The therapeutic diary is a powerful tool available to everyone to rediscover the mental balance. When we are going through difficult times, feeling lost or stuck in a rut, or are simply stressed or depressed, therapeutic writing can help us shed some light on that jumble of emotions and thoughts.
What is a therapeutic journal?
The therapeutic diary, as its name indicates, is a diary that provides psychological benefits, often of a therapeutic nature, that help us to know ourselves better or overcome certain situations. It involves using reflective writing to gain mental and emotional clarity, validate experiences, and come to a deeper understanding of yourself.
The person can write a therapeutic journal on their own or keep it under the guidance of a psychologist. It can even be used in support groups, where people can choose parts of their journal that they want to share with others.
The enormous benefits of therapeutic writing for physical and emotional health
Writing about traumatic, stressful or emotional events generates an improvement, not only in our mental balance but also in our physical health. A study carried out at the University of Notre Dame in Australia revealed that people who kept therapeutic diaries in which they wrote about these events for 15 to 20 minutes, 3 or 5 times a week, reduced their blood pressure and improved the functionality of the liver in just four months, compared to those who wrote on neutral topics.
On the other hand, New Zealand researchers found that therapeutic writing can help us heal faster after a biopsy. In the study, 49 healthy adults wrote about disruptive events or daily activities for 20 minutes, three days in a row.
After two weeks, to ensure that any initial negative feelings aroused by recalling disturbing events had passed, all subjects had their arm biopsied and the healing process followed for the next 21 days. By day 11, 76% of the group that had written about their emotions had been completely cured, compared to 42% of the control group.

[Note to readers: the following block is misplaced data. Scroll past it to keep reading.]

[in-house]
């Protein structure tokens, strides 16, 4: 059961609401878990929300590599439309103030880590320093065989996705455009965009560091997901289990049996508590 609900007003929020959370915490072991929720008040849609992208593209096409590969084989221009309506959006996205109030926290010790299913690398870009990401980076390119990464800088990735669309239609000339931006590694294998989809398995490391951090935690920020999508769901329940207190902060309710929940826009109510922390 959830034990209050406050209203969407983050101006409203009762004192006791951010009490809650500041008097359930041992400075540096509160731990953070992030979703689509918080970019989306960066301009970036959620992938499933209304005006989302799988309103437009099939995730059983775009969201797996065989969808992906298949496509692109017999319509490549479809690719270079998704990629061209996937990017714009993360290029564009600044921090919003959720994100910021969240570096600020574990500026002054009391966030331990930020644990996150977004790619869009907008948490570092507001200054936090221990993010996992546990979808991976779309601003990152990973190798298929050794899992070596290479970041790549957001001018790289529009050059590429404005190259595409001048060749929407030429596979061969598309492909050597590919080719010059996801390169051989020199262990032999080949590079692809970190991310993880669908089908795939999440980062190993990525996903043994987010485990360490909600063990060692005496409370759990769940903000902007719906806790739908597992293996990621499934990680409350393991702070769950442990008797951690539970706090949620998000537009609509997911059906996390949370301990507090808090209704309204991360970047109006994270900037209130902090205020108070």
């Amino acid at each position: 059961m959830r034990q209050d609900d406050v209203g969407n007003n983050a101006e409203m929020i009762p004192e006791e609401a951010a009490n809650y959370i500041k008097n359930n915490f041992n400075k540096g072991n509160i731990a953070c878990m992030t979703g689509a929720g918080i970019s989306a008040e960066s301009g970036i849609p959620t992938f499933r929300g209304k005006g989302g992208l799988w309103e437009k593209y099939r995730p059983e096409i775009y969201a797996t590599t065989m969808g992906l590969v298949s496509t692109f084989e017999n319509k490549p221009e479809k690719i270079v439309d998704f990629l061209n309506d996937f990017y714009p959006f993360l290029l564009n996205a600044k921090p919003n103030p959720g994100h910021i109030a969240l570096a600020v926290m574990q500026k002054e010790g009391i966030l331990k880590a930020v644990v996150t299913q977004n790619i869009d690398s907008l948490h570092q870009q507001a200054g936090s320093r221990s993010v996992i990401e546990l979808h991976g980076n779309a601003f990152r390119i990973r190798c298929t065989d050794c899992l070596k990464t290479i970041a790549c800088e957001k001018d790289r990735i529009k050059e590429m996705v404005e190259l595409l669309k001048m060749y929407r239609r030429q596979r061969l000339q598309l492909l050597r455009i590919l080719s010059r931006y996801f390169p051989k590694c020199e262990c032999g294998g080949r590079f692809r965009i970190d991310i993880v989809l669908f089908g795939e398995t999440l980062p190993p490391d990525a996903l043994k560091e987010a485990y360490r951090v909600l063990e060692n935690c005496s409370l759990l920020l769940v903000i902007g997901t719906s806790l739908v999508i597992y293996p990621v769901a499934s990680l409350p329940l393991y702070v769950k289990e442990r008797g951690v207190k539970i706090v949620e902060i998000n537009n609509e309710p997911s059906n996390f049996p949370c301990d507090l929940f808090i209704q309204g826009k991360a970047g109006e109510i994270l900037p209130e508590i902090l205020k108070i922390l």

In fact, another study conducted at the University of Texas found that young people who kept a therapeutic diary went less to the doctor because they were less likely to get sick. Everything seems to indicate that writing about distressing events helps us to make sense of them, reduce the anguish and the level of stress they generate, which facilitates recovery on the physical level. In other words, the emotional benefits of keeping a therapeutic journal are reflected in our health.
• Relieve the stress. Writing about anger, sadness, and other painful emotions helps release the intensity of these feelings. By doing this, you will feel calmer and can stay in the present.
• Clarify your thoughts and feelings. Thanks to a therapeutic diary you will be able to detect those thoughts that originate or maintain a problem. Writing down what you think and feel will help you determine the irrational beliefs and patterns that are producing these maladaptive behaviors and that fuel anxiety, depression or anger. This will allow you to see more clearly what is happening to you and will help you to rethink that way of thinking and reacting.